Conserving the national park and elsewhere is by far the better option.

Don't waste forest assets

From: Peter R Hyde, Kendale View, Driffield, East Yorkshire.

I HAVE to say that I am very concerned about the idea to sell off Forestry Commission land to private buyers (Yorkshire Post, January 27). It is like selling off the family silver to make a quick buck.

If the land is not paying its way and making a profit, then why would anyone want to buy it?

If it is, then why throw that profit into the pocket of other than the public purse? Maximise the profit by good management but never ever consider the sale of such a priceless asset.

This is a matter to be carefully thought out or the present administration runs the risk of alienating the public by robbing them of their inheritance.

Favourite colours

From: Ken Holmes, Cliffe Common, Selby.

BECAUSE of the "gutter" party politics these days, blue, red or green etc, they no longer interest me. The only colours I love to see are the ones that flutter on a flag pole on the roof of Buckingham Palace when our beloved Queen is in residence.

BBC disgraces itself with vilification of Blair

From: D Birch, Smithy Lane, Cookridge, Leeds.

WITH reference to Nicky Campbell's The Big Questions on BBC1 on Sunday, January 23, I couldn't believe that the broadcaster could sanction the first 20 minutes with Tony Blair being virtually tried as a war criminal over the war in Iraq.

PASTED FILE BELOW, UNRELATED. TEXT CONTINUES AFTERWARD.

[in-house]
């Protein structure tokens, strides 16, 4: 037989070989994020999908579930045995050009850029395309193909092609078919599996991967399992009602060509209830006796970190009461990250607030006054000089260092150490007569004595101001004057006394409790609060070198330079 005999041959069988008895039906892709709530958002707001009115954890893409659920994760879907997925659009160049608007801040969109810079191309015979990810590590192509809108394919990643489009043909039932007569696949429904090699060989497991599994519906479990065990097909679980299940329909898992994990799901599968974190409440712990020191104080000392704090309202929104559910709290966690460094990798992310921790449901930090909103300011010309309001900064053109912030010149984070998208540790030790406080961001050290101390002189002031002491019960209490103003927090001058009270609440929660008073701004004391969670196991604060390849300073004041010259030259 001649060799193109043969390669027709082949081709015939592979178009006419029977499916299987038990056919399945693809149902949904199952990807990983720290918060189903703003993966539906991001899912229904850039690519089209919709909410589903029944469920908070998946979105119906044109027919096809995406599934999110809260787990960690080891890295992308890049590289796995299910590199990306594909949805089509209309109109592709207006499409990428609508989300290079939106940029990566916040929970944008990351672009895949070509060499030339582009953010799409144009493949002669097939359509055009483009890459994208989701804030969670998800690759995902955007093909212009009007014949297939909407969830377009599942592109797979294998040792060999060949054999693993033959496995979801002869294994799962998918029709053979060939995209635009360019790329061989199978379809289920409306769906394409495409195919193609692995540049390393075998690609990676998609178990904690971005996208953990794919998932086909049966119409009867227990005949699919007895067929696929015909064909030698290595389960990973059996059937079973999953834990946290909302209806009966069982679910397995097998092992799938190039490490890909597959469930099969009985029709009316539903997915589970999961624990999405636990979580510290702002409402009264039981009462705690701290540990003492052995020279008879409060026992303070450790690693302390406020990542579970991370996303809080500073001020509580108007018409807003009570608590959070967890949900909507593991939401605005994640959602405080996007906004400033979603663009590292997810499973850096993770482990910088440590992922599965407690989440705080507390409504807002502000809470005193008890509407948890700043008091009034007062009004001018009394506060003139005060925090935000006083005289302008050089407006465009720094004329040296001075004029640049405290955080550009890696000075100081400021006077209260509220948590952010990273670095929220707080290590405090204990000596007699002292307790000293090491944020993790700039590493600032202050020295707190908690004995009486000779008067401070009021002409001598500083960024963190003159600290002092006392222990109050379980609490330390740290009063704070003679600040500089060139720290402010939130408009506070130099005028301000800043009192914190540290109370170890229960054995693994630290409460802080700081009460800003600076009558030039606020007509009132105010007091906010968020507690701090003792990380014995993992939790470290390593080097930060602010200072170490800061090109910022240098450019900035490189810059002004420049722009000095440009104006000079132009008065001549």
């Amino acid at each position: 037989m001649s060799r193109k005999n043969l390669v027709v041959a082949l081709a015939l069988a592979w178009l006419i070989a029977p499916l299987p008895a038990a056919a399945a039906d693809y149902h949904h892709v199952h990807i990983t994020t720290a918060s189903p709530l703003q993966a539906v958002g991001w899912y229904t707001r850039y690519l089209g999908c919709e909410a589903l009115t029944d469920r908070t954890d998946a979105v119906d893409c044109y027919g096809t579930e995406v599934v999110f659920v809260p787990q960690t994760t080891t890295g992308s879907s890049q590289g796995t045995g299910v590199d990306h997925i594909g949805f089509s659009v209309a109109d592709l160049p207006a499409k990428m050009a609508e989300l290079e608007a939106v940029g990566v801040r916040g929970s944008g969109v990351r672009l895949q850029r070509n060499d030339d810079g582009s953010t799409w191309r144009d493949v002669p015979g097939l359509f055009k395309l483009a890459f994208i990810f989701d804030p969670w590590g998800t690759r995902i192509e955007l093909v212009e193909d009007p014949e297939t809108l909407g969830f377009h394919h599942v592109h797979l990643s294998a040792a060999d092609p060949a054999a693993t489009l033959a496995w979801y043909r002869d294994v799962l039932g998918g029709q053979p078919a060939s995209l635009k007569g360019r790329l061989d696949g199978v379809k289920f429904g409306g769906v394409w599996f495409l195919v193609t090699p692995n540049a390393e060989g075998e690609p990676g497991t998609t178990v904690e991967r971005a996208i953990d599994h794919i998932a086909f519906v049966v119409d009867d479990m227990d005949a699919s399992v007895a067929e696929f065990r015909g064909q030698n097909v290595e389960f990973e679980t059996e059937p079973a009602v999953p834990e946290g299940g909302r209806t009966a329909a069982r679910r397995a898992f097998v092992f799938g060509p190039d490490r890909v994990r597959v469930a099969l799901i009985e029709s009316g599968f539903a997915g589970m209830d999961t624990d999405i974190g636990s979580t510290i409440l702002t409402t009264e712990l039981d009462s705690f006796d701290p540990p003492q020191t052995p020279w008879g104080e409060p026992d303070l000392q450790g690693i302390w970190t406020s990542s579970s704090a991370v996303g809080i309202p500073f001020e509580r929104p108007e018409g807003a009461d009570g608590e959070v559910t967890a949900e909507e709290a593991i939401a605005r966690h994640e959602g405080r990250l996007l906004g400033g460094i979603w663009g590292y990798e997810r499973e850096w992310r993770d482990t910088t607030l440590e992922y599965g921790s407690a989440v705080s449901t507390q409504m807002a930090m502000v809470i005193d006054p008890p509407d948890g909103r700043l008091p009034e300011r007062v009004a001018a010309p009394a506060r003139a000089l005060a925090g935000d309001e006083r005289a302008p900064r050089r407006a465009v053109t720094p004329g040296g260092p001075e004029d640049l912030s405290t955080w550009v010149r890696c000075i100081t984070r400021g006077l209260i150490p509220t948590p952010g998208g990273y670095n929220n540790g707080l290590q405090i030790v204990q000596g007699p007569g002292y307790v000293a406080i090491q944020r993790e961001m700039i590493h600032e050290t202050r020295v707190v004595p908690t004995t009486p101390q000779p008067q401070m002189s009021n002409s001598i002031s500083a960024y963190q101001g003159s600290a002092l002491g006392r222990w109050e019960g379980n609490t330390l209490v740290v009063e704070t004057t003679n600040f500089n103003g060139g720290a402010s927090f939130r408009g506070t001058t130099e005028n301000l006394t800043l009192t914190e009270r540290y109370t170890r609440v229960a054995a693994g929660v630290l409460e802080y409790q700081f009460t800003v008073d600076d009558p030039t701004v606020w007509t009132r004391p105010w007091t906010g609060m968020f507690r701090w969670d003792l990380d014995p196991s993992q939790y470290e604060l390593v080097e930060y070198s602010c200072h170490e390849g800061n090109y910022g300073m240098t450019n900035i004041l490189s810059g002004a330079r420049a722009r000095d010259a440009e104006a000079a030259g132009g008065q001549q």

It turned my stomach to listen to some of the vile drivel from the panel and the questioners. How they could say such things and how could the BBC be party to broadcasting them?

The BBC certainly didn't do the country any favours and the damage done to Tony Blair as a worldwide representative of this country is disgraceful – allowing a programme that finished up putting him in the same league as Stalin/Hitler and his mob and Milosevic in Kosovo.

Wars come and go today because right-minded people sanction them. It's done in the name of peace and democracy and front line politicians carry them out with their country's armed forces and do what is necessary.